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Jenkins, Claude (1877–1959), historian and Church of England clergyman, claimed to have been born on 26 May 1877 (his birth certificate counter-claimed 24 May) in Handsworth, Staffordshire, the eldest son of Oswald Jenkins, cashier and later land agent, and his wife, Sarah, daughter of William Palmer. He was a foundation scholar at King Edward's School, Birmingham, and was elected to a classical exhibition at New College, Oxford, in 1896. He obtained second classes in classical honour moderations (1898), literae humaniores (1900), and theology (1901), and was awarded a Liddon exhibition in 1900 and a Denyer and Johnson scholarship in 1902. After studying palaeography with Robinson Ellis, he assisted C. H. Turner with a projected edition of Eusebius; his research in France and Italy yielded his edition of catena fragments of Origen (Journal of Theological Studies, 9/34, January 1908, 231–47; 9/35, April 1908, 353–72; 9/36, July 1908, 500–14). For a year he taught at Magdalen College School, and after ordination in 1903 became curate of St Martin-in-the-Fields and assistant chaplain at Charing Cross Hospital. His abilities impressed A. C. Headlam, principal of King's College, London, who secured lectureships in ecclesiastical history (1905–11) and patristics (1911–18) for him and made him sub-editor (1903–18) and later joint editor (1921–7) of the Church Quarterly Review.

In 1910, with Headlam's support, Jenkins became librarian of Lambeth Palace Library, where he extended the foundations of his immense erudition. Constitutionally disinclined to surrender preferment, being, as he once observed, ‘of a modest if not of a retiring disposition’ (private information), he remained librarian until 1952. He was chaplain to Archbishop Randall Davidson from 1911 and helped to revise the coronation service, but was not closely involved in church affairs. In 1918 he became professor of ecclesiastical history at King's, where he wished to integrate historical studies with the collections at Lambeth, and in 1931 professor of ecclesiastical history at London University. He was canon of Canterbury from 1929 to 1934, when he was appointed regius professor of ecclesiastical history and canon of Christ Church, Oxford. He published little except a few articles and reviews, notably his devastating critique of A. S. Barnes's Bishop Barlow and Anglican Orders (1922) (Journal of Theological Studies, 24/93, 1922, 1–32). His learning, which was perhaps too diffuse, was that of the antiquarian rather than the historian.

At Christ Church Jenkins's eccentricities, which became celebrated, recalled an earlier generation. With his low-crowned hat and antiquated clerical costume, his broad scholarship and unenthusiastic divinity, his uncompromising insistence on ancient rights (especially in chapter), his belief that land and ‘the funds’ were the only proper investment for the college and industrial shares a new form of the South Sea Bubble, he seemed to have stepped out of the eighteenth century. In term he usually lectured continuously three mornings a week, often to an audience of one, an ancient alarm clock reminding him to change the subject, perhaps from the Paston letters to the puritans or from Greek epigraphy to the Oxford Movement. He was very discursive: his lectures on Augustine, the date of whose birth he was still discussing at the end of term, contrived to include a list of books on the law of tort. Similarly his sermons were memorable less for their theology than for digressions ranging from the price of second-hand books to a dramatic reading from Macbeth. In the late 1950s the congregation was startled to be apostrophized with the words, ‘Those of you who remember the siege of Mafeking’ (private information). His only luxury was the purchase of books, which filled his canonical lodgings almost to the point of impenetrability—even the bath contained the files of the Church Quarterly Review—but his library was unsystematic and lacked bibliographical distinction.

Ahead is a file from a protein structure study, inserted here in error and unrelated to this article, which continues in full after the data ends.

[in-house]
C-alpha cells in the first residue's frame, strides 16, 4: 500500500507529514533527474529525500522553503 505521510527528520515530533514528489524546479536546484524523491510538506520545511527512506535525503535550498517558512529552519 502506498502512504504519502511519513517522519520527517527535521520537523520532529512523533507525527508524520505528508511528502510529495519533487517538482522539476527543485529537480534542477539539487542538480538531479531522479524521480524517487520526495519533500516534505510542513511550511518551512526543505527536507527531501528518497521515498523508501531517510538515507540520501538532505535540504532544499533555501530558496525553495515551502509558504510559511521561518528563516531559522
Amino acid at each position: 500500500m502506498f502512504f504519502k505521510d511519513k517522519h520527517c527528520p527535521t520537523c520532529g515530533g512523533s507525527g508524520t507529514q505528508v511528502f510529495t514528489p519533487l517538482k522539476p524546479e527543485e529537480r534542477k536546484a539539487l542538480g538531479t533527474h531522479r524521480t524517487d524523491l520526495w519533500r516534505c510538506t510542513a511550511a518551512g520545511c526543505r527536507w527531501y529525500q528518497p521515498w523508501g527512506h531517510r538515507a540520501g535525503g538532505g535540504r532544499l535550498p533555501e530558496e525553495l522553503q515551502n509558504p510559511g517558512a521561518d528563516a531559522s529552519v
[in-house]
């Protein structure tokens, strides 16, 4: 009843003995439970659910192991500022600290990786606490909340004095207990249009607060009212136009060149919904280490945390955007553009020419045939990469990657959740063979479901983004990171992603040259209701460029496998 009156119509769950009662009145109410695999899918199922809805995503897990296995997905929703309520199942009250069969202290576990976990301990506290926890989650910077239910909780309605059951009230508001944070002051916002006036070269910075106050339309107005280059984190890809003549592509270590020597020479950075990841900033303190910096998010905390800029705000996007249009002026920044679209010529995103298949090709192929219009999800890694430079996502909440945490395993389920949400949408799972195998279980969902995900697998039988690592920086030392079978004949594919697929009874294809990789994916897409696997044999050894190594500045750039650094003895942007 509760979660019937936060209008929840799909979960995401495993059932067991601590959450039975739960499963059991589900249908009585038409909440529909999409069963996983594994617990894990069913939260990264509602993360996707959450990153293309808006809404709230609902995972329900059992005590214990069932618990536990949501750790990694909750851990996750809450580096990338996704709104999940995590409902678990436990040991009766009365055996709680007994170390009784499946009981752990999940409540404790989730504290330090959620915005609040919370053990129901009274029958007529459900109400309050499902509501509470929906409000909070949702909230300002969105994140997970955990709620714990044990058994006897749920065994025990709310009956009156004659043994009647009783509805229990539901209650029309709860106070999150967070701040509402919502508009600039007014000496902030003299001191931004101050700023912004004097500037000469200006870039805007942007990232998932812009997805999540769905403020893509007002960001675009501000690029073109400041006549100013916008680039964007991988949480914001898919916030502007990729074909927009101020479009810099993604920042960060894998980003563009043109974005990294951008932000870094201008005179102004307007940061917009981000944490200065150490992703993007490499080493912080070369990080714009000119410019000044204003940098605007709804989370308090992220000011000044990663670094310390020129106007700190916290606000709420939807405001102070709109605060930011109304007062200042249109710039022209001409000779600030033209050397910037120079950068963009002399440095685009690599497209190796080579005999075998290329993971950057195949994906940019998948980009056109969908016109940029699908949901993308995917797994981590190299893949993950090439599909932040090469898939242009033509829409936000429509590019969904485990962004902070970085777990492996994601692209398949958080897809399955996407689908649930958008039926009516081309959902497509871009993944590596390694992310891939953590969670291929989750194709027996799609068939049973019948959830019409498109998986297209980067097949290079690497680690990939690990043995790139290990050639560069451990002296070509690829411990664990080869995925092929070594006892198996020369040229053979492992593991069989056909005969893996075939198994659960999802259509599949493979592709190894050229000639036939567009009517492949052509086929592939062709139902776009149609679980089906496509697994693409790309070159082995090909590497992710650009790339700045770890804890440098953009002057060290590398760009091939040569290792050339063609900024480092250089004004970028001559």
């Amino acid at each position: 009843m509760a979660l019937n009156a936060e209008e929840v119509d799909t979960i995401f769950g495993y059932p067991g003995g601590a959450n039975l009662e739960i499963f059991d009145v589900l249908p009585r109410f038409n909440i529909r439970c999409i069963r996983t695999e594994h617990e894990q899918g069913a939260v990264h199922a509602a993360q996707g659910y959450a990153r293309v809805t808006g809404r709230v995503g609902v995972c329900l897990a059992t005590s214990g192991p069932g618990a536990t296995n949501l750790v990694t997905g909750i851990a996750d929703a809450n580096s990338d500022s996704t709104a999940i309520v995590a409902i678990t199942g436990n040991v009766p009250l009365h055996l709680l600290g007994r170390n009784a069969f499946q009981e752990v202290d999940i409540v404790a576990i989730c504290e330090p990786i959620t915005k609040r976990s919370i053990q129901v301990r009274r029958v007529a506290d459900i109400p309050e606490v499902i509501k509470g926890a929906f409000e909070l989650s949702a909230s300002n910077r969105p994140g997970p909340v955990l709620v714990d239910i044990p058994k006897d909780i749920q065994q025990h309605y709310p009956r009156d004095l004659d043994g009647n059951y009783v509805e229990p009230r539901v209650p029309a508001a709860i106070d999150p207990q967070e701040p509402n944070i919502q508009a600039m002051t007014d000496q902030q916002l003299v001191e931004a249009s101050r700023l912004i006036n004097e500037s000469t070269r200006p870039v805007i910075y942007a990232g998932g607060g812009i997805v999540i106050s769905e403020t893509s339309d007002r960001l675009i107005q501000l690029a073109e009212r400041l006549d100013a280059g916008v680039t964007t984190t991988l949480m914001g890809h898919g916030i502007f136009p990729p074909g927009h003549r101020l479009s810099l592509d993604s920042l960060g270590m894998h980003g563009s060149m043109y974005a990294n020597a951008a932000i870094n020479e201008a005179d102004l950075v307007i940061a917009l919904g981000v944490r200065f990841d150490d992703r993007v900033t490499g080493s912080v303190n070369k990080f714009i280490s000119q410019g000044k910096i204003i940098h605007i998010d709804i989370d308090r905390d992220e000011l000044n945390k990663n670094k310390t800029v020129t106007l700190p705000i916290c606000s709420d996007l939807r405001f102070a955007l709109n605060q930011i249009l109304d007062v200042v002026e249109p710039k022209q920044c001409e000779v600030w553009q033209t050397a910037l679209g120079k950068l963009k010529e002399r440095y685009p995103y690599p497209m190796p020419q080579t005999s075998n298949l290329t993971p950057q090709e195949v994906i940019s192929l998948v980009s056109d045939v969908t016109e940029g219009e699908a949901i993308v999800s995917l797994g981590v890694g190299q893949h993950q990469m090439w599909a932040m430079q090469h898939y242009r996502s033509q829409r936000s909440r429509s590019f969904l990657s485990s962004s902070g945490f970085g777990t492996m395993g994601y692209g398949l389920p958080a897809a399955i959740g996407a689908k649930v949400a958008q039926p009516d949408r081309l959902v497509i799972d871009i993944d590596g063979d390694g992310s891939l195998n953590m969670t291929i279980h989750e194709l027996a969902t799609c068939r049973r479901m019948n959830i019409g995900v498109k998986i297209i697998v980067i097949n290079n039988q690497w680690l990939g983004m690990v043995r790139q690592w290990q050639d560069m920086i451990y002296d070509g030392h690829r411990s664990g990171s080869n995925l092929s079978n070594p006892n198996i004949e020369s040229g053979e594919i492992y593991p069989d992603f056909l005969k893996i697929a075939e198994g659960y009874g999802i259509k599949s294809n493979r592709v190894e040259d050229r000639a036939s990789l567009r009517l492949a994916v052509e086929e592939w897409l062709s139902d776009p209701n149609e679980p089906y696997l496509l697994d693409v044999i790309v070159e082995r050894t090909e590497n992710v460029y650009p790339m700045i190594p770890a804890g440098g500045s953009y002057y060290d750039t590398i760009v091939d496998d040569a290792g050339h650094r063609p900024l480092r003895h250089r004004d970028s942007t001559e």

Often exasperating to colleagues, he was always courteous and never bore personal rancour. He delighted in the young and was assiduous in attendance at the Oxford Union, where he was senior librarian. In private life he was very generous, and gave a large sum anonymously to St Edmund Hall, the first £10,000 characteristically arriving in a dirty used envelope. He led a remarkably frugal existence but his idiosyncrasies, which embraced the recycling of cigar butts, were from preference rather than parsimony. Said to have an equal aversion to women and cats, he left most of his library to a women's college, St Anne's. To Christ Church senior common room he bequeathed a fund for the purchase of snuff, of which he was inordinately fond. He died at 1 Clarence Road, Tunbridge Wells, on 17 January 1959 while on holiday.

E. G. W. Bill, rev.


The Times (19 Jan 1959) · WWW · private information (1993) · personal knowledge (1993) · CGPLA Eng. & Wales (1959) · b. cert.


Bodl. Oxf., Faculty Office register [transcripts] · Christ Church Oxf., corresp. and papers · LPL, corresp. and papers |  LPL, corresp. with Lord Gladstone · LPL, corresp. with Montagu Rhodes James


H. Roland White, photograph, c.1957, Christ Church Oxf. · photograph, 1957, Christ Church Oxf. · photograph, Christ Church Oxf.

Wealth at death  

£29,250 5s. 11d.: probate, 4 June 1959, CGPLA Eng. & Wales